The results from the cost-effectiveness analyses submitted by the two manufacturers and the results from the SHTAC cost-effectiveness model varied considerably. These variations arise because of differences in the modelling approaches taken and the data used to populate each model. Costs vary substantially between the analyses. Key contributors to the variation in costs were differences in costs included for subsequent treatments, and differences in assumptions made about the mean number of vials of bortezomib used. Incremental QALY estimates for MPT versus MP also varied widely.

Cost-effectiveness analysis indicates that MPT has a greater probability of being cost-effective than either VMP or CTDa. Results for CTDa, however, should be treated with caution because this trial included maintenance therapy with thalidomide for some patients. (AiC/CiC information has been removed.)

Conclusions

Service provision is unlikely to change greatly; however, uncertainties remain and further research is needed. In particular, head-to-head trials of bortezomib- and thalidomide-containing combination regimens are desirable. These trials should include assessments of patient HRQoL in response to treatment. It is not known whether the choice of second-line treatment or the sequence of treatments affects patient outcomes.

Funding

The National Institute for Health Research Health Technology Assessment programme.

Publication

  • Picot J, Cooper K, Bryant J, Clegg AJ The clinical effectiveness and cost-effectiveness of bortezomib and thalidomide in combination regimens with an alkylating agent and a corticosteroid for the first-line treatment of multiple myeloma: a systematic review and economic evaluation. Health Technol Assess 2011;15(41). [PMC free article: PMC4781217] [PubMed: 22146234]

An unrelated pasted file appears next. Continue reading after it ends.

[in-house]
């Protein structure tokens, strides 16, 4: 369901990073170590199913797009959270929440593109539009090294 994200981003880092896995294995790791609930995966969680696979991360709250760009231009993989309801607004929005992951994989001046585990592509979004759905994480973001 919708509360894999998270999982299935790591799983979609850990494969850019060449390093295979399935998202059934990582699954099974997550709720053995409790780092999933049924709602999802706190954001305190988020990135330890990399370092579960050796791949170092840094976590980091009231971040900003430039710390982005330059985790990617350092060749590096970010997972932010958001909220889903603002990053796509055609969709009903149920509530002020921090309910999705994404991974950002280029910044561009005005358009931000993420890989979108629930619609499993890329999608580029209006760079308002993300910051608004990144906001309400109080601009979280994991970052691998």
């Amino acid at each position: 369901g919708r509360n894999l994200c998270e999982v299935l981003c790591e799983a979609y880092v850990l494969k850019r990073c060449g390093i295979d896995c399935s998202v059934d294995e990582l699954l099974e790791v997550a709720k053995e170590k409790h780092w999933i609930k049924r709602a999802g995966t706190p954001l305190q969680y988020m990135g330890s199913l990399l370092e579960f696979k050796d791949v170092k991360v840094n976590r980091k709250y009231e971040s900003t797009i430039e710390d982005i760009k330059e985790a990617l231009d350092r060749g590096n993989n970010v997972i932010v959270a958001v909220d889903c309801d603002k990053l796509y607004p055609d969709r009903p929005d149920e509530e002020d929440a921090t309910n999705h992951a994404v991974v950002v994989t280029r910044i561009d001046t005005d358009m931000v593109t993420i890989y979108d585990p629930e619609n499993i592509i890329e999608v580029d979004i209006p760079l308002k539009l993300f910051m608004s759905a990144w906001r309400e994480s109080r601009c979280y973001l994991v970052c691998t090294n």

NIHR Health Technology Assessment programme

The Health Technology Assessment (HTA) programme, part of the National Institute for Health Research (NIHR), was set up in 1993. It produces high-quality research information on the effectiveness, costs and broader impact of health technologies for those who use, manage and provide care in the NHS. ‘Health technologies’ are broadly defined as all interventions used to promote health, prevent and treat disease, and improve rehabilitation and long-term care.

The research findings from the HTA programme directly influence decision-making bodies such as the National Institute for Health and Clinical Excellence (NICE) and the National Screening Committee (NSC). HTA findings also help to improve the quality of clinical practice in the NHS indirectly in that they form a key component of the ‘National Knowledge Service’.

The HTA programme is needs led in that it fills gaps in the evidence needed by the NHS. There are three routes to the start of projects.